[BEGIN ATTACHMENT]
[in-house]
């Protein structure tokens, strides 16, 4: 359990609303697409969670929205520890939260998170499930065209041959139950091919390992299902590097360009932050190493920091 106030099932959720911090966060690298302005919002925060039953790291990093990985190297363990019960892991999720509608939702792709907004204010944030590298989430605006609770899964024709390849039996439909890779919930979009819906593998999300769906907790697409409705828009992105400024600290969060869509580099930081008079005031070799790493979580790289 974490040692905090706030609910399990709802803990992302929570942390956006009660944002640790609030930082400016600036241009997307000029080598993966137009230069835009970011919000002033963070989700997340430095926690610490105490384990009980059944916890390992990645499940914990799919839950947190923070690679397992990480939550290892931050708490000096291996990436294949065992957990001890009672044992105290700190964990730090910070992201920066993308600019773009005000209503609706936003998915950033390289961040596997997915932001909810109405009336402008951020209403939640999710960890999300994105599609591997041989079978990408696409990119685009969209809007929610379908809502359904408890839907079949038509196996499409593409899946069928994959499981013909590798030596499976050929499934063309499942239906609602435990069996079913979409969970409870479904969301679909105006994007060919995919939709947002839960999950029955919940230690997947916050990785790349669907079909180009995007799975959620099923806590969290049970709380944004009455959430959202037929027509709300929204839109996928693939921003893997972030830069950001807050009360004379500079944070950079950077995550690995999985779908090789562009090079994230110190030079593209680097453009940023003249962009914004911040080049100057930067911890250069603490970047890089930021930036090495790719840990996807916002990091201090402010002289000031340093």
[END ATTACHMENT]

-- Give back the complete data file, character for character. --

[in-house]
């Protein structure tokens, strides 16, 4: 359990609303697409969670929205520890939260998170499930065209041959139950091919390992299902590097360009932050190493920091 106030099932959720911090966060690298302005919002925060039953790291990093990985190297363990019960892991999720509608939702792709907004204010944030590298989430605006609770899964024709390849039996439909890779919930979009819906593998999300769906907790697409409705828009992105400024600290969060869509580099930081008079005031070799790493979580790289 974490040692905090706030609910399990709802803990992302929570942390956006009660944002640790609030930082400016600036241009997307000029080598993966137009230069835009970011919000002033963070989700997340430095926690610490105490384990009980059944916890390992990645499940914990799919839950947190923070690679397992990480939550290892931050708490000096291996990436294949065992957990001890009672044992105290700190964990730090910070992201920066993308600019773009005000209503609706936003998915950033390289961040596997997915932001909810109405009336402008951020209403939640999710960890999300994105599609591997041989079978990408696409990119685009969209809007929610379908809502359904408890839907079949038509196996499409593409899946069928994959499981013909590798030596499976050929499934063309499942239906609602435990069996079913979409969970409870479904969301679909105006994007060919995919939709947002839960999950029955919940230690997947916050990785790349669907079909180009995007799975959620099923806590969290049970709380944004009455959430959202037929027509709300929204839109996928693939921003893997972030830069950001807050009360004379500079944070950079950077995550690995999985779908090789562009090079994230110190030079593209680097453009940023003249962009914004911040080049100057930067911890250069603490970047890089930021930036090495790719840990996807916002990091201090402010002289000031340093």